On Wednesday, the Lynchburg Circuit Court in Virginia held a hearing on two legal motions regarding the state’s “Model Policies for the treatment of transgender students in Virginia’s public schools.”
The transgender policies are scheduled to go into effect at the beginning of the 2021-2022 school year.
Presiding Judge James F. Watson first heard arguments brought by the Virginia Department of Education that the plaintiffs did not have legal standing to bring the lawsuit.
The VDOE argued that the two organizations that are suing to stop the policies, Christian Action Network (CAN) and the Founding Freedoms Law Center (FFRC), along with the parents they represent and their children, have not proven they have been aggrieved by the policies.
State law requires aggrieved parties to demonstrate “a denial of some personal or property right…burden or obligation.” It is insufficient to gain standing simply because a plaintiff wants “to redress some anticipated public injury.” Code § 2.2-4026(A)
However, attorneys for the plaintiffs argued that state law automatically grants “aggrieved” status to organizations and individuals if they received unsatisfactory answers to their legal complaints posted during the public comment period before the Model Policies were released.
CAN and FFRC both posted legal complaints before the finalized version of the Model Policies, which went unanswered by the VDOE. According to plaintiff attorneys, the VDOE was required by law to address those legal complaints but chose not to, which gave the two organizations “aggrieved” status to sue.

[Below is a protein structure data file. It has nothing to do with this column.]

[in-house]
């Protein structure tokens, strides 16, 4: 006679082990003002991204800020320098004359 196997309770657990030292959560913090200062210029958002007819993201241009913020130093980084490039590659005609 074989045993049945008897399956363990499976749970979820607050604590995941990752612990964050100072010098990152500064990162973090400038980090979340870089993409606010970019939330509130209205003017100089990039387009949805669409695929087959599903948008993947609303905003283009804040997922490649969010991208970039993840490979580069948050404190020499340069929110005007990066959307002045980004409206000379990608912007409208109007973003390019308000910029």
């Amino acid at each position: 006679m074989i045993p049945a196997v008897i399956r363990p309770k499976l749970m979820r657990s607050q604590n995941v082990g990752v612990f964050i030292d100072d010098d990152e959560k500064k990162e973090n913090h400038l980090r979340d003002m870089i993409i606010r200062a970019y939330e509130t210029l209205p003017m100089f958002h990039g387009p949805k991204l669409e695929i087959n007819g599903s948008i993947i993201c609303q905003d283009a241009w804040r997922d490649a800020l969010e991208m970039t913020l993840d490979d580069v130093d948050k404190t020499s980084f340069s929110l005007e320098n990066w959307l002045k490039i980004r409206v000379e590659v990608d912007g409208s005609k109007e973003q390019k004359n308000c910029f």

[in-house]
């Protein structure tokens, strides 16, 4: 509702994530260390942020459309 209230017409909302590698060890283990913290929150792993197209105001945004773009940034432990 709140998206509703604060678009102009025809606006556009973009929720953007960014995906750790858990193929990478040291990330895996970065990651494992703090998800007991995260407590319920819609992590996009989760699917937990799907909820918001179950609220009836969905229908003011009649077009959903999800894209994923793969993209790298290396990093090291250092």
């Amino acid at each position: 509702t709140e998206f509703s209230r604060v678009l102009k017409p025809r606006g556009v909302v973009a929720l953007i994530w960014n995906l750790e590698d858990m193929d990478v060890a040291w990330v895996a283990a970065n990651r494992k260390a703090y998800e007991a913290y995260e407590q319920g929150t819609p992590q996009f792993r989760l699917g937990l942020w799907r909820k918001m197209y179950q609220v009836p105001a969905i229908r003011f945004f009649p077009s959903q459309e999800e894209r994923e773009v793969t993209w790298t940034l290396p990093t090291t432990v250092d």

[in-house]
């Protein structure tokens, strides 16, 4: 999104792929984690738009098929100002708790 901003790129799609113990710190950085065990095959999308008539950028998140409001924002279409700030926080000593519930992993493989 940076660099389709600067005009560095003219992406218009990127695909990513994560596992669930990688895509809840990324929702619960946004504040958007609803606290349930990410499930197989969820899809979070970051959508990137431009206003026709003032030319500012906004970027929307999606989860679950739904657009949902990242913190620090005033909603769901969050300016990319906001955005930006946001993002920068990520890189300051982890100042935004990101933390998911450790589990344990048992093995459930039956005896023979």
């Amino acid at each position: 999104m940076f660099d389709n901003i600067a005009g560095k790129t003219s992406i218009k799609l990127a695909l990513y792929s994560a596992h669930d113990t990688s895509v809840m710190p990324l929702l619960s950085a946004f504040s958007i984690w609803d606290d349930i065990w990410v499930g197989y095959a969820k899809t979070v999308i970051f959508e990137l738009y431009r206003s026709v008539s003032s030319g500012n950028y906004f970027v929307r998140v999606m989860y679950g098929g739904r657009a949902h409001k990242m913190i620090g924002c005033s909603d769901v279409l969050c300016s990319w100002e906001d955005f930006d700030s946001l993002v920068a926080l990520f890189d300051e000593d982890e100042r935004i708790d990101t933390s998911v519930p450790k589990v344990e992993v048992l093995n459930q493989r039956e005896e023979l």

At no time during the hearing did lawyers for the VDOE explain to the court why it violated its legal requirement to respond to the plaintiffs’ forum comments.
Following arguments on the issue of “standing,” Judge Watson opened the hearing for the plaintiffs’ to present their Intermediate Relief request. This action would place a “stay” on the Model Policies until the court could hold a full hearing on its legality.
CAN and FFRC were presented with the challenge of proving the Model Policies presented an “immediate, unavoidable and irreparable injury” or the “likelihood” of winning the case after a full hearing.
Perhaps the strongest argument for the plaintiffs was that the policies were not “guidelines” for schools to follow but “regulations” that must be followed.
The VDOE argued that the Model Policies was simply a guidance document that schools could either follow or not.
It did not escape Judge Watson notice, however, that the Model Policies specifically state:
“Each school board shall adopt policies that are consistent with but may be more comprehensive than the model policies developed by the Virginia Department of Education.”
Attorneys hotly debated the word “consistent” from both sides.
The plaintiffs argued that the word “consistent” meant schools had to, at the bare minimum, adopt the state’s transgender policies but had the option of adding even stronger language.
The argument was important because the legal requirement for issuing “regulations” is different than for publishing “guidance policies.” For example, public hearings are mandated when issuing regulations. However, the VDOE did not hold public hearings during the development or writing of the Model Policies.
Plaintiffs argued that they were likely to win on the argument that the policies are regulations, not guidance policies, and should therefore win Intermediary Relief.
After the two-hour hearing, Judge Watson said he was taking the case under advisement and would issue a written opinion on the two motions within the next few days.